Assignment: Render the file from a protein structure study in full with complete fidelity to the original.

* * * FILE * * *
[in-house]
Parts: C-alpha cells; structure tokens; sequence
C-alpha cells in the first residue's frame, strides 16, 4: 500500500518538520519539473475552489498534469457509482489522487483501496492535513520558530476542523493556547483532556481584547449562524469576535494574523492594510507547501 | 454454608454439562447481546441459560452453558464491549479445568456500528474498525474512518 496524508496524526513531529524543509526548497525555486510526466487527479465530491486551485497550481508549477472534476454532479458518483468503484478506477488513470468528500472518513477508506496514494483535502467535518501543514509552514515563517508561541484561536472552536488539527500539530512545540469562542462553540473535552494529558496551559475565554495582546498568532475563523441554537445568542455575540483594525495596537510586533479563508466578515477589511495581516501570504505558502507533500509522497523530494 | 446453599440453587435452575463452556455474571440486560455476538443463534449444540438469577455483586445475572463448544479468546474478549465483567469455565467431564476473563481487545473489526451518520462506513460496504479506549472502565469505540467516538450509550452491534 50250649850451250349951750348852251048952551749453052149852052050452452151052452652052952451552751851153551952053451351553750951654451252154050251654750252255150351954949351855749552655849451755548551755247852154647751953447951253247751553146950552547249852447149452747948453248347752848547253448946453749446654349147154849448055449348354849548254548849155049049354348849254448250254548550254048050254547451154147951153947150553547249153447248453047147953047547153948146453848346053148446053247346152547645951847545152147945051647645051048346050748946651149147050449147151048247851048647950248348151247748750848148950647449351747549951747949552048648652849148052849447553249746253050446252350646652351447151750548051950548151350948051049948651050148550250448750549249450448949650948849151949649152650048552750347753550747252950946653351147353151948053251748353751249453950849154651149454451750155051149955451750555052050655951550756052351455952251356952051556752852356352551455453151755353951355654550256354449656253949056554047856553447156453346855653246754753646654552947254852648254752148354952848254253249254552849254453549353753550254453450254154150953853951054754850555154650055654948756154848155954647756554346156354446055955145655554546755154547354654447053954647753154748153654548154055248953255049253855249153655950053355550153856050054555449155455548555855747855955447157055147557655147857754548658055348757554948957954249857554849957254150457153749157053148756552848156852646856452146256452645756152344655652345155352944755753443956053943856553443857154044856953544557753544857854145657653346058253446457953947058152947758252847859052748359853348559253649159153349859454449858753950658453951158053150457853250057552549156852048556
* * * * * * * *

[in-house]
Parts: C-alpha cells; structure tokens; sequence
C-alpha cells in the first residue's frame, strides 16, 4: 500500500518538520519539473475552489498534469457509482489522487483501496492535513520558530476542523493556547483532556481584547449562524469576535494574523492594510507547501 | 454454608454439562447481546441459560452453558464491549479445568456500528474498525474512518 496524508496524526513531529524543509526548497525555486510526466487527479465530491486551485497550481508549477472534476454532479458518483468503484478506477488513470468528500472518513477508506496514494483535502467535518501543514509552514515563517508561541484561536472552536488539527500539530512545540469562542462553540473535552494529558496551559475565554495582546498568532475563523441554537445568542455575540483594525495596537510586533479563508466578515477589511495581516501570504505558502507533500509522497523530494 | 446453599440453587435452575463452556455474571440486560455476538443463534449444540438469577455483586445475572463448544479468546474478549465483567469455565467431564476473563481487545473489526451518520462506513460496504479506549472502565469505540467516538450509550452491534 50250649850451250349951750348852251048952551749453052149852052050452452151052452652052952451552751851153551952053451351553750951654451252154050251654750252255150351954949351855749552655849451755548551755247852154647751953447951253247751553146950552547249852447149452747948453248347752848547253448946453749446654349147154849448055449348354849548254548849155049049354348849254448250254548550254048050254547451154147951153947150553547249153447248453047147953047547153948146453848346053148446053247346152547645951847545152147945051647645051048346050748946651149147050449147151048247851048647950248348151247748750848148950647449351747549951747949552048648652849148052849447553249746253050446252350646652351447151750548051950548151350948051049948651050148550250448750549249450448949650948849151949649152650048552750347753550747252950946653351147353151948053251748353751249453950849154651149454451750155051149955451750555052050655951550756052351455952251356952051556752852356352551455453151755353951355654550256354449656253949056554047856553447156453346855653246754753646654552947254852648254752148354952848254253249254552849254453549353753550254453450254154150953853951054754850555154650055654948756154848155954647756554346156354446055955145655554546755154547354654447053954647753154748153654548154055248953255049253855249153655950053355550153856050054555449155455548555855747855955447157055147557655147857754548658055348757554948957954249857554849957254150457153749157053148756552848156852646856452146256452645756152344655652345155352944755753443956053943856553443857154044856953544557753544857854145657653346058253446457953947058152947758252847859052748359853348559253649159153349859454449858753950658453951158053150457853250057552549156852048556